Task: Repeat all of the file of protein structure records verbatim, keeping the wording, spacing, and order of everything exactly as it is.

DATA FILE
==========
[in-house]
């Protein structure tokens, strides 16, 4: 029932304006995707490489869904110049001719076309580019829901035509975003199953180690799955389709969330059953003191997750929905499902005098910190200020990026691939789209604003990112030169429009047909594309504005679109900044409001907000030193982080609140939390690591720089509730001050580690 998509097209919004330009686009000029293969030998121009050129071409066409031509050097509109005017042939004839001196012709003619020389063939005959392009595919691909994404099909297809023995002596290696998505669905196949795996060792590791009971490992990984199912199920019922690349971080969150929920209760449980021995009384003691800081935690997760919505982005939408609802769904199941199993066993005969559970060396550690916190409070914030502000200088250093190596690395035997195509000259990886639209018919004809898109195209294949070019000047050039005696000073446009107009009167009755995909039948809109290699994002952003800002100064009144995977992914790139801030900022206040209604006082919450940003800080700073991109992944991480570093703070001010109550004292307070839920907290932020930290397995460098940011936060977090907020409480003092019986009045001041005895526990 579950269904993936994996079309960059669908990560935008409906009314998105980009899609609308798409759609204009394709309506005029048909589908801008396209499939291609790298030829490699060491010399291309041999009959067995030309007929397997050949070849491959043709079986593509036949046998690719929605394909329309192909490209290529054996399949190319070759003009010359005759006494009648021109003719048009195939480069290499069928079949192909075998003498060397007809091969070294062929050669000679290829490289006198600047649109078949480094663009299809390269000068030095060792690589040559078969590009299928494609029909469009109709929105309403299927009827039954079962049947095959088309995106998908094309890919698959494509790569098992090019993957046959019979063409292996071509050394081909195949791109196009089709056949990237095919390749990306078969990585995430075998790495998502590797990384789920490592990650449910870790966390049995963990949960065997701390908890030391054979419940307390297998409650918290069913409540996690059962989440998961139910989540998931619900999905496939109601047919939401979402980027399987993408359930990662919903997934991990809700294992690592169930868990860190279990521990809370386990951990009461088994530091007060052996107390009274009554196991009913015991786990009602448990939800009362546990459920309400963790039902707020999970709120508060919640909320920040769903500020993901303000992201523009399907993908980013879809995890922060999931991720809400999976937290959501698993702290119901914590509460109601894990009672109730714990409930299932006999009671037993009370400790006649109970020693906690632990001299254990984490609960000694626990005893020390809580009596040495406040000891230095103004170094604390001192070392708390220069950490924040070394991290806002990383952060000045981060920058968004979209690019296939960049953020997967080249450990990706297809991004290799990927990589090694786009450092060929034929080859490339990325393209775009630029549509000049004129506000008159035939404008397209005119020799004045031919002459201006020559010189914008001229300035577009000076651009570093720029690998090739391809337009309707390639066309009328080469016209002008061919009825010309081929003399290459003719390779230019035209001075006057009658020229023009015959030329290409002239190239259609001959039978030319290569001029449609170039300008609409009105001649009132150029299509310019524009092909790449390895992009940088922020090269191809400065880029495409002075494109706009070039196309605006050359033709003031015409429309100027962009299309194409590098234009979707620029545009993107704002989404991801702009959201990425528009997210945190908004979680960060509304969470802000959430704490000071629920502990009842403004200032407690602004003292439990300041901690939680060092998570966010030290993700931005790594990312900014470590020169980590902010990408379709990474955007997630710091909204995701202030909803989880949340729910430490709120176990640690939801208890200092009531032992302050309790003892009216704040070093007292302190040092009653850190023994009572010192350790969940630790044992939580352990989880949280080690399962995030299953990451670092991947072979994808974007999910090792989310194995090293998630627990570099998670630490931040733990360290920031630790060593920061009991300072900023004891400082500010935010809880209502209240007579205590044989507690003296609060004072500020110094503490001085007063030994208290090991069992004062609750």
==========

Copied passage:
[in-house]
């Protein structure tokens, strides 16, 4: 029932304006995707490489869904110049001719076309580019829901035509975003199953180690799955389709969330059953003191997750929905499902005098910190200020990026691939789209604003990112030169429009047909594309504005679109900044409001907000030193982080609140939390690591720089509730001050580690 998509097209919004330009686009000029293969030998121009050129071409066409031509050097509109005017042939004839001196012709003619020389063939005959392009595919691909994404099909297809023995002596290696998505669905196949795996060792590791009971490992990984199912199920019922690349971080969150929920209760449980021995009384003691800081935690997760919505982005939408609802769904199941199993066993005969559970060396550690916190409070914030502000200088250093190596690395035997195509000259990886639209018919004809898109195209294949070019000047050039005696000073446009107009009167009755995909039948809109290699994002952003800002100064009144995977992914790139801030900022206040209604006082919450940003800080700073991109992944991480570093703070001010109550004292307070839920907290932020930290397995460098940011936060977090907020409480003092019986009045001041005895526990 579950269904993936994996079309960059669908990560935008409906009314998105980009899609609308798409759609204009394709309506005029048909589908801008396209499939291609790298030829490699060491010399291309041999009959067995030309007929397997050949070849491959043709079986593509036949046998690719929605394909329309192909490209290529054996399949190319070759003009010359005759006494009648021109003719048009195939480069290499069928079949192909075998003498060397007809091969070294062929050669000679290829490289006198600047649109078949480094663009299809390269000068030095060792690589040559078969590009299928494609029909469009109709929105309403299927009827039954079962049947095959088309995106998908094309890919698959494509790569098992090019993957046959019979063409292996071509050394081909195949791109196009089709056949990237095919390749990306078969990585995430075998790495998502590797990384789920490592990650449910870790966390049995963990949960065997701390908890030391054979419940307390297998409650918290069913409540996690059962989440998961139910989540998931619900999905496939109601047919939401979402980027399987993408359930990662919903997934991990809700294992690592169930868990860190279990521990809370386990951990009461088994530091007060052996107390009274009554196991009913015991786990009602448990939800009362546990459920309400963790039902707020999970709120508060919640909320920040769903500020993901303000992201523009399907993908980013879809995890922060999931991720809400999976937290959501698993702290119901914590509460109601894990009672109730714990409930299932006999009671037993009370400790006649109970020693906690632990001299254990984490609960000694626990005893020390809580009596040495406040000891230095103004170094604390001192070392708390220069950490924040070394991290806002990383952060000045981060920058968004979209690019296939960049953020997967080249450990990706297809991004290799990927990589090694786009450092060929034929080859490339990325393209775009630029549509000049004129506000008159035939404008397209005119020799004045031919002459201006020559010189914008001229300035577009000076651009570093720029690998090739391809337009309707390639066309009328080469016209002008061919009825010309081929003399290459003719390779230019035209001075006057009658020229023009015959030329290409002239190239259609001959039978030319290569001029449609170039300008609409009105001649009132150029299509310019524009092909790449390895992009940088922020090269191809400065880029495409002075494109706009070039196309605006050359033709003031015409429309100027962009299309194409590098234009979707620029545009993107704002989404991801702009959201990425528009997210945190908004979680960060509304969470802000959430704490000071629920502990009842403004200032407690602004003292439990300041901690939680060092998570966010030290993700931005790594990312900014470590020169980590902010990408379709990474955007997630710091909204995701202030909803989880949340729910430490709120176990640690939801208890200092009531032992302050309790003892009216704040070093007292302190040092009653850190023994009572010192350790969940630790044992939580352990989880949280080690399962995030299953990451670092991947072979994808974007999910090792989310194995090293998630627990570099998670630490931040733990360290920031630790060593920061009991300072900023004891400082500010935010809880209502209240007579205590044989507690003296609060004072500020110094503490001085007063030994208290090991069992004062609750």